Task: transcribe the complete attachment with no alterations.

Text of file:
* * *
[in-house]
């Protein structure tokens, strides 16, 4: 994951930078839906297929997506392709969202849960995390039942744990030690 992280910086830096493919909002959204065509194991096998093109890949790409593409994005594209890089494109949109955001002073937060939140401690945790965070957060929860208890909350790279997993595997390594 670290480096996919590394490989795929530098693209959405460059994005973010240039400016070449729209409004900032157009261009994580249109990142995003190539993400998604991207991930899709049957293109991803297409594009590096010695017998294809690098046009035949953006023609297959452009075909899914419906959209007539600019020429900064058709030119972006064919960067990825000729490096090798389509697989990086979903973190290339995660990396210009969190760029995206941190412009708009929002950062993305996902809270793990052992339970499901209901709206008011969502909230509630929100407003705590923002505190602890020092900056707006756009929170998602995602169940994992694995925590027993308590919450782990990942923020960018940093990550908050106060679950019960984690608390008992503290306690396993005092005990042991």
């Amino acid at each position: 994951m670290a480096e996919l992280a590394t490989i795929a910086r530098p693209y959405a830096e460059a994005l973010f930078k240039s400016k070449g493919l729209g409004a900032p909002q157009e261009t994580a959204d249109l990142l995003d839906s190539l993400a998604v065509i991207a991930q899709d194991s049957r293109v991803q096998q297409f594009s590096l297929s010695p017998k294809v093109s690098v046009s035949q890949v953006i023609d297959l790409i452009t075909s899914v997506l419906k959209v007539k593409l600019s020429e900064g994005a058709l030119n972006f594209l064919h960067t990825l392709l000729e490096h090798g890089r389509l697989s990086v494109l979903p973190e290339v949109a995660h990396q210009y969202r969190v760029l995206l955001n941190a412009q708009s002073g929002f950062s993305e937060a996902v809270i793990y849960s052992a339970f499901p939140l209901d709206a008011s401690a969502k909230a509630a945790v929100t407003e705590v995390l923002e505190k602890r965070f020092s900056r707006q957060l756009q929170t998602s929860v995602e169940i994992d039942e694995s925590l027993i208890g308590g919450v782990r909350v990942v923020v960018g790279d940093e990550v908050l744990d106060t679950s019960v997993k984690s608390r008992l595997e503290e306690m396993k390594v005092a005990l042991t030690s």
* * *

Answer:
[in-house]
């Protein structure tokens, strides 16, 4: 994951930078839906297929997506392709969202849960995390039942744990030690 992280910086830096493919909002959204065509194991096998093109890949790409593409994005594209890089494109949109955001002073937060939140401690945790965070957060929860208890909350790279997993595997390594 670290480096996919590394490989795929530098693209959405460059994005973010240039400016070449729209409004900032157009261009994580249109990142995003190539993400998604991207991930899709049957293109991803297409594009590096010695017998294809690098046009035949953006023609297959452009075909899914419906959209007539600019020429900064058709030119972006064919960067990825000729490096090798389509697989990086979903973190290339995660990396210009969190760029995206941190412009708009929002950062993305996902809270793990052992339970499901209901709206008011969502909230509630929100407003705590923002505190602890020092900056707006756009929170998602995602169940994992694995925590027993308590919450782990990942923020960018940093990550908050106060679950019960984690608390008992503290306690396993005092005990042991």
């Amino acid at each position: 994951m670290a480096e996919l992280a590394t490989i795929a910086r530098p693209y959405a830096e460059a994005l973010f930078k240039s400016k070449g493919l729209g409004a900032p909002q157009e261009t994580a959204d249109l990142l995003d839906s190539l993400a998604v065509i991207a991930q899709d194991s049957r293109v991803q096998q297409f594009s590096l297929s010695p017998k294809v093109s690098v046009s035949q890949v953006i023609d297959l790409i452009t075909s899914v997506l419906k959209v007539k593409l600019s020429e900064g994005a058709l030119n972006f594209l064919h960067t990825l392709l000729e490096h090798g890089r389509l697989s990086v494109l979903p973190e290339v949109a995660h990396q210009y969202r969190v760029l995206l955001n941190a412009q708009s002073g929002f950062s993305e937060a996902v809270i793990y849960s052992a339970f499901p939140l209901d709206a008011s401690a969502k909230a509630a945790v929100t407003e705590v995390l923002e505190k602890r965070f020092s900056r707006q957060l756009q929170t998602s929860v995602e169940i994992d039942e694995s925590l027993i208890g308590g919450v782990r909350v990942v923020v960018g790279d940093e990550v908050l744990d106060t679950s019960v997993k984690s608390r008992l595997e503290e306690m396993k390594v005092a005990l042991t030690s």